Brian Trenchard-Smith on

Devil-Ship Pirates

Released 1964
Distributor Columbia

About Devil-Ship Pirates

Like its predecessor The Pirates of Blood River, Hammer’s second pirate saga overcomes its budget restraints by setting most of the action on dry land. As usual with the studio’s forays into historical material, the innate cruelty of those unforgiving eras is given its head, leading to more than a little blood being spilled on all the lovingly fabricated finery. Indispensable Hammer stalwart Jimmy Sangster (Horror of Dracula) did the script and Hammer regulars Andrew Keir and Michael Ripper lend their typically steady support to Sir Christopher Lee, who gets to do some nifty buckling and swashing under Don Sharp’s efficient direction.

About Brian Trenchard-Smith

Brian Trenchard-Smithhas been burning to make genre films ever since seeing Hitchcock’s Vertigo at age 13. So far he has directed 42 Crimes Against Cinema, and counting. (He’s an enthusiastic recidivist.)  His cult favorites include The Man from Hong KongTurkey ShootBMX BanditsStunt RockThe Siege of Firebase Gloria. He has also made over 100 trailers ranging from Hammer horrors to Australian films of the 70′s and 80′s.   He recently directed The Cabin, a blended family romantic comedy starring Lea Thompson, which premiered on Hallmark, and Absolute Deception, a female driven suspense mystery thriller starring Academy Award winner Cuba Gooding Jr. and Emmanuelle Vaugier which is now available on DVD, PPV, and via download. He is currently shooting a quirky buddy action comedy Hard Drive with John Cusack and Thomas Jane.  Brian shares a passion for history with his wife Byzantine historian Dr. Margaret Trenchard-Smith, Ph.D.  His dream project - the true story of England's most maligned King of England, Richard the Third.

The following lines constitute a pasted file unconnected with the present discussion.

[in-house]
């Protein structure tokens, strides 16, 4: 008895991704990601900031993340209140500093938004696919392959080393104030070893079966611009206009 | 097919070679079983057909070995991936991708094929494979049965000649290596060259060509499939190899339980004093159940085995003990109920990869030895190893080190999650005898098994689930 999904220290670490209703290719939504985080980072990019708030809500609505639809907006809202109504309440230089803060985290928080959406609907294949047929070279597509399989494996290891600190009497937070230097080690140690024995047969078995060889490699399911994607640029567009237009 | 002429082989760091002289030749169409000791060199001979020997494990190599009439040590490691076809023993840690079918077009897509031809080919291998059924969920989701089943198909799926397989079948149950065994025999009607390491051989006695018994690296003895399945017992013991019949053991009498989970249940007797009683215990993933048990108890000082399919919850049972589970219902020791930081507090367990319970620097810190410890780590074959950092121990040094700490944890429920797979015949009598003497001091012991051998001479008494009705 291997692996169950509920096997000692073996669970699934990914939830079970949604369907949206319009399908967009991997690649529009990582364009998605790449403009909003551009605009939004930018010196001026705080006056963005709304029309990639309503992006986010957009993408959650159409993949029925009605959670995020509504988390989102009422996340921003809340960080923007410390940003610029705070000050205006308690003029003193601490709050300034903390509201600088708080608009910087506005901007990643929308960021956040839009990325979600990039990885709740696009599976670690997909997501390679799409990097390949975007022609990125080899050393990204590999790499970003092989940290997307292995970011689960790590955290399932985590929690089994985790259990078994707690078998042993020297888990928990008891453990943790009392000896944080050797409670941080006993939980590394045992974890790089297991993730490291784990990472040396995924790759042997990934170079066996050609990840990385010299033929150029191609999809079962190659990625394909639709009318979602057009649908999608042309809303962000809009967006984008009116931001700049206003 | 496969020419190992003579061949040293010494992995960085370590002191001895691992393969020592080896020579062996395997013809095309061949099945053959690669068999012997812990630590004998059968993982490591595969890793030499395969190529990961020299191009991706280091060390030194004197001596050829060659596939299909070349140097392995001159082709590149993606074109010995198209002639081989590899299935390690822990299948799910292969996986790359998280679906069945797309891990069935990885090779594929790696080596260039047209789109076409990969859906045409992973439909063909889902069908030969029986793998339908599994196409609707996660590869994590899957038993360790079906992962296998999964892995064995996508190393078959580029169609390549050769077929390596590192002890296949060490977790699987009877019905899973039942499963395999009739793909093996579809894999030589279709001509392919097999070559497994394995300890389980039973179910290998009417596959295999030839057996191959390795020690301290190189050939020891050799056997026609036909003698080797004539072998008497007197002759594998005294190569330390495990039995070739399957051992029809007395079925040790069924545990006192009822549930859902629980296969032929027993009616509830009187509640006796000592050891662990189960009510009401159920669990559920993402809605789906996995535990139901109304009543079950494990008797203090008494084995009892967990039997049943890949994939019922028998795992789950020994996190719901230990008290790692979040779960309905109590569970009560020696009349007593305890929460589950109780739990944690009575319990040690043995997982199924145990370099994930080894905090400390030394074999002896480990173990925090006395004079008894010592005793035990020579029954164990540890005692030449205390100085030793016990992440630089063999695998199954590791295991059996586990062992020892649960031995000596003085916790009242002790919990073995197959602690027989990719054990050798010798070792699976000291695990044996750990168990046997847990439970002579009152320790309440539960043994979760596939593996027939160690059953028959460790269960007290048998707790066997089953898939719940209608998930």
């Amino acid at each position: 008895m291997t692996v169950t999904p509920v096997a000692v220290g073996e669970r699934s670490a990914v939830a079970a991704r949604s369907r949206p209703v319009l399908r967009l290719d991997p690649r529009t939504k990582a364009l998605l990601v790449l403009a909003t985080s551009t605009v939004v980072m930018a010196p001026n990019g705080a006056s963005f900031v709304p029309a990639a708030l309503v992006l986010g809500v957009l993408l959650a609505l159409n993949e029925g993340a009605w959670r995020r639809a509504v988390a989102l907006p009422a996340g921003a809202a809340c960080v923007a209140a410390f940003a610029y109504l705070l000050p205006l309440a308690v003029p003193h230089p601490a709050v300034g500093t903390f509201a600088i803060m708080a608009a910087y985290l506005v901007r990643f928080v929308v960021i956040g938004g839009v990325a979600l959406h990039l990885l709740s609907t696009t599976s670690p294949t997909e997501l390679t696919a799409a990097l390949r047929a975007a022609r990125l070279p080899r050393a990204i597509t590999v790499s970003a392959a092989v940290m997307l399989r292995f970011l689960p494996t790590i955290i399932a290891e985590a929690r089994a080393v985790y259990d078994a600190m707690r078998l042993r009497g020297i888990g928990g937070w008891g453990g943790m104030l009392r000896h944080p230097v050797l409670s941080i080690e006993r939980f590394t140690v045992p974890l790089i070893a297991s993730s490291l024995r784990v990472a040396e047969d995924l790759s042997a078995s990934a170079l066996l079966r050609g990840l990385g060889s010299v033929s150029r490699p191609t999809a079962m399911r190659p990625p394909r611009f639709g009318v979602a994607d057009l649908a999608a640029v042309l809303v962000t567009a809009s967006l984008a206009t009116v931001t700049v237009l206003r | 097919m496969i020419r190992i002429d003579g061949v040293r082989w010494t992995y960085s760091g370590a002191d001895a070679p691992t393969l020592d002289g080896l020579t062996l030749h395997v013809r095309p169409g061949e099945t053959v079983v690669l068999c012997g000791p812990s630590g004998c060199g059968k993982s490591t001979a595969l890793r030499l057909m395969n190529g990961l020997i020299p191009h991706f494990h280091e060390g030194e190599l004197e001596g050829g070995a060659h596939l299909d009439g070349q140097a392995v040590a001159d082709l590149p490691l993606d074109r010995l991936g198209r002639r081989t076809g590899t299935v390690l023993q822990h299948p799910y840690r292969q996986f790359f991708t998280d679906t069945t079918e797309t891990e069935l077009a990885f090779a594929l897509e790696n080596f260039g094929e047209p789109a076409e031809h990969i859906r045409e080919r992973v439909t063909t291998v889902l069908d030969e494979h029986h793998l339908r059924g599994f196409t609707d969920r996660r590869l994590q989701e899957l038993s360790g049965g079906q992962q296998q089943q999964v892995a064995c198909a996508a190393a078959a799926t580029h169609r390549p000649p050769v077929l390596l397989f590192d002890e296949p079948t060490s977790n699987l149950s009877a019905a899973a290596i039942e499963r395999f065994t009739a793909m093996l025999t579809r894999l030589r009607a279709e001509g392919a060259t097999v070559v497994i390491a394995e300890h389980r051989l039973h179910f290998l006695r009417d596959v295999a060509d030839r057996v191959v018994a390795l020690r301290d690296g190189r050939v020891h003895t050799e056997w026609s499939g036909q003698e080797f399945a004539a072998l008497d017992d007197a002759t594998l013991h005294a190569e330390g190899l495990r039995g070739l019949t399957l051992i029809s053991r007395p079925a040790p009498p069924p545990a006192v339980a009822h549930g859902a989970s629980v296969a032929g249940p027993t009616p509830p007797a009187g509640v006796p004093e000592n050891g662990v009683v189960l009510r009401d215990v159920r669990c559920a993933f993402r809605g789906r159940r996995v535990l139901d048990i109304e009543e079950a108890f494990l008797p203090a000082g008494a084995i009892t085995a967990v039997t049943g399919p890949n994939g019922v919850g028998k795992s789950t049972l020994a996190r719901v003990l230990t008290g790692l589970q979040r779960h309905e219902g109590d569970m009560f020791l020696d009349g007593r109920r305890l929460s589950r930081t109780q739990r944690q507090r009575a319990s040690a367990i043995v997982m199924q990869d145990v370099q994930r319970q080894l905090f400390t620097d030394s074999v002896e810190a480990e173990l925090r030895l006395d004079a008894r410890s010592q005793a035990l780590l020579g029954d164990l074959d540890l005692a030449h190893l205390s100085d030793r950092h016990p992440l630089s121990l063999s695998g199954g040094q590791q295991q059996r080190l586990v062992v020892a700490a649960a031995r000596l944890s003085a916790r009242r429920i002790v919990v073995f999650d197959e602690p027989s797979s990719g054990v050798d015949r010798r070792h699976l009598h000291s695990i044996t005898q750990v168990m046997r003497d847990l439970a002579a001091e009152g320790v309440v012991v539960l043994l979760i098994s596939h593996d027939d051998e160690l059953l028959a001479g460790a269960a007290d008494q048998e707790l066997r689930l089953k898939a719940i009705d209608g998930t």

2 Responses to Devil-Ship Pirates

  1. George White says:

    it’s the wrong trailer, it’s Pirates of Bloodriver not Devil ship pirates.

  2. Stephen Cooke says:

    Apparently Lee was fascinated with the famed French executioner Sanson, and eventually got to play him in the 1989 miniseries The French Revolution, an international co-production starring Jane Seymour as Marie Antoinette. A TV writer friend of mine got to interview him around the time it aired and said the amount of research he put into the role went way beyond the call of duty.

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